Joan Magin took several photographs from a high-country campsite 34 years ago that captured the eruption of Mount St. Helens.
Many of the photos feature billowing ash clouds that only hint at the volcano’s destructive fury. The last shot on the roll — an empty highway stretching ahead through a green forest —also represents a crucial aspect of May 18, 1980.
The Scappoose, Ore., woman calls that photograph “Getting the hell outta there.”
Evading danger that morning wasn’t just a matter of throwing their camping gear in the car and racing for Stevenson. At one point, she and former husband John Magin were crawling along the trail to the parking area. And when they finally climbed in their 1976 Opel, it wouldn’t start.
They were camping at Placid Lake, 22 miles southeast of Mount St. Helens.
When the volcano erupted, “we heard absolutely nothing,” she said. “John was at the lake getting water. He hollered at me to come and bring my camera, and said, ‘Look up!'”
She took a photograph, and by the time she advanced the film for her second shot, the sky had darkened. Through the falling ash, another group of campers went past them, heading for the parking area. Joan and John weren’t far behind them on the trail.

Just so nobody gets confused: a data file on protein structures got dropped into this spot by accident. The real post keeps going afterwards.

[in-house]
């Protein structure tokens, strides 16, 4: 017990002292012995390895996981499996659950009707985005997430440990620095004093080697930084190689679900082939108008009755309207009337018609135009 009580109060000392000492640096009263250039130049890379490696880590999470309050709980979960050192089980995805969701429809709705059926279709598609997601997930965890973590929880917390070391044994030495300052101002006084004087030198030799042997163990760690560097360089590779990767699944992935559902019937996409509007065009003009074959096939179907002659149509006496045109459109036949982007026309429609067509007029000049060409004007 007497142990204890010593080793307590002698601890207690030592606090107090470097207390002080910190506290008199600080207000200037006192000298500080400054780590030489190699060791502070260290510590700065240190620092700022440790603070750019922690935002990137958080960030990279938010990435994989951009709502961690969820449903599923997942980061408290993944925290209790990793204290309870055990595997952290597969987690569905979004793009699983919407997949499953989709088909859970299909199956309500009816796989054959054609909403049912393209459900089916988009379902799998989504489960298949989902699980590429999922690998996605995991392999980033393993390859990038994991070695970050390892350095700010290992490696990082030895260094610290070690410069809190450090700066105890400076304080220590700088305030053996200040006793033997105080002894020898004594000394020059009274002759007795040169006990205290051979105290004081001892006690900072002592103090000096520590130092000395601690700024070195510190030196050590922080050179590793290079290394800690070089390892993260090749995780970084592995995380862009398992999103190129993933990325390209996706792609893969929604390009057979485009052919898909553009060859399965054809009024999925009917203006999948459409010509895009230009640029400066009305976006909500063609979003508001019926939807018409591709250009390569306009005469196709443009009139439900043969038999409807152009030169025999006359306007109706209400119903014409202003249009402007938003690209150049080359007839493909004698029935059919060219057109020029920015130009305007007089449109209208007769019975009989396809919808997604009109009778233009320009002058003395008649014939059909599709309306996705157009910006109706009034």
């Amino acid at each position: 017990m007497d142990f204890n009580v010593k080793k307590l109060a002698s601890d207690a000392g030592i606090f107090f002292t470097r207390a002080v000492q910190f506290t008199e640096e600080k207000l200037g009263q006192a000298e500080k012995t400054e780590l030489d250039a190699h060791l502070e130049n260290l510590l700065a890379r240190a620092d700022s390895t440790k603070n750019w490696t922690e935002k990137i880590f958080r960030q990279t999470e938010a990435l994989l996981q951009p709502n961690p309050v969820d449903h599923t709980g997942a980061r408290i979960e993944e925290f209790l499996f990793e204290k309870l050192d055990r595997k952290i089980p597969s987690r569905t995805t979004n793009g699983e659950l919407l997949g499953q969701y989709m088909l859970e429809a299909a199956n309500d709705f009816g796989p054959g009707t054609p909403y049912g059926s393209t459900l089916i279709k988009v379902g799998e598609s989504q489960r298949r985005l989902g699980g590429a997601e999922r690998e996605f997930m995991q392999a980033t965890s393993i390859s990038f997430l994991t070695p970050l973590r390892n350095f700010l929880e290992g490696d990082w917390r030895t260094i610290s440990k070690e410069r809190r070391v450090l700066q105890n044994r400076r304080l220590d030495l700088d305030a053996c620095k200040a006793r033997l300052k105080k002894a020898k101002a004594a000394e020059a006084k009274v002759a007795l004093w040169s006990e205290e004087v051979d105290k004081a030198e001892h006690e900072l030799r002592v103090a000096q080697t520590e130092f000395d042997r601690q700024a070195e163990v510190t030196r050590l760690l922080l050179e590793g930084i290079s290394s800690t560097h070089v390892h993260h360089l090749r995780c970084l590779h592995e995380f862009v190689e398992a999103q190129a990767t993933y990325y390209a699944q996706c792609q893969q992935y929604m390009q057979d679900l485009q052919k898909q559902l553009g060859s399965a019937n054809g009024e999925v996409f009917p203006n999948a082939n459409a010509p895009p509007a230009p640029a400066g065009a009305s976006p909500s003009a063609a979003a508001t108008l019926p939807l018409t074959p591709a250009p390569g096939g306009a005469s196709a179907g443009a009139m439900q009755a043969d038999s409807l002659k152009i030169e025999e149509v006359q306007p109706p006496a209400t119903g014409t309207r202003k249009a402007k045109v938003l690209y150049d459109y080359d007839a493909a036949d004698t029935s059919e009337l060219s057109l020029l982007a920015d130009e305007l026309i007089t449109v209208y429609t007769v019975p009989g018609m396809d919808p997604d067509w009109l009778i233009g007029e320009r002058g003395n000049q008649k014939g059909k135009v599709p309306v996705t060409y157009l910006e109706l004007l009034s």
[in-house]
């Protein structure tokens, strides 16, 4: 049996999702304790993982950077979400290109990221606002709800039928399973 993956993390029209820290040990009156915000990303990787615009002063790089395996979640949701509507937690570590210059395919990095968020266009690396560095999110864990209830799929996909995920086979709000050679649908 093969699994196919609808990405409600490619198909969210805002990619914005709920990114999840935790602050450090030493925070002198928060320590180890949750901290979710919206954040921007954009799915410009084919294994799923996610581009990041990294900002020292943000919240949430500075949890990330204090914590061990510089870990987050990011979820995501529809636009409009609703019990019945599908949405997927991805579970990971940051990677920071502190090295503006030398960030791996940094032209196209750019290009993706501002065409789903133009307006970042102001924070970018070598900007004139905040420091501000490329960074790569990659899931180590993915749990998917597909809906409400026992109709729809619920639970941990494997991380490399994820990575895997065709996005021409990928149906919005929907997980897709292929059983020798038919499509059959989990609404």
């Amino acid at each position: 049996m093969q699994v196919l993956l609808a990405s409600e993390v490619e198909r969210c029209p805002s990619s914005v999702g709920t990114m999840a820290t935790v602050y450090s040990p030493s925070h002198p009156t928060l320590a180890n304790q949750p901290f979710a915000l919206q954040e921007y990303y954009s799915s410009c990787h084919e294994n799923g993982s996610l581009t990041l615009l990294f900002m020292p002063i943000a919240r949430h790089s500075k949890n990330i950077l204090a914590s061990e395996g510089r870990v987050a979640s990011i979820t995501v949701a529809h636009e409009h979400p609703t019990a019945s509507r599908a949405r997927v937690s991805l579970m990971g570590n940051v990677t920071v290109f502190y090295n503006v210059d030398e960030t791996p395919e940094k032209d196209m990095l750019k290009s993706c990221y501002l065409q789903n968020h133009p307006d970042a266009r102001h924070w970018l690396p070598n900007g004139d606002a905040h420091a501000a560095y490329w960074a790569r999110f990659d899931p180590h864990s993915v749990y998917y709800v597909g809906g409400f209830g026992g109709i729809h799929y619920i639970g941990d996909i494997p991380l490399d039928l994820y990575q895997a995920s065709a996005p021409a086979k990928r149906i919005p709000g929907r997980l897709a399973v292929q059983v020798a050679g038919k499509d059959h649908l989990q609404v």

“We were halfway and got hit by a wave blast of heat. I took a breath and felt the inside of my lungs burning.”
The air seemed to be better down at ground level, so they crawled the last quarter mile or so their car.
“Our car wouldn’t start. There was some kind of battery issue. We fiddled with the cables on the battery and got it started.”
They had other issues on the way down the highway.
“We were concerned about the bridges, whether we’d be able to cross them. We stopped at every bridge. The last was Wind River. I jumped out to see if the bridge was clear.”
Magin said she looked back up the road and could see “stuff” from the eruption headed their way so she dove back into the car and told John to “get the hell out of here!”
They had a chance to catch their breath when they stopped for breakfast at a cafe in Stevenson.
“When we walked in, we were all gray and black and icky looking,” Joan said. It wasn’t just on the outside.
“I was coughing up black stuff for four weeks,” she said.
Magin still remembers what she had for breakfast 34 years ago, by the way.
“I ordered a Denver omelet and a red beer: beer with tomato juice,” she said.
“Coffee was not going to do it.”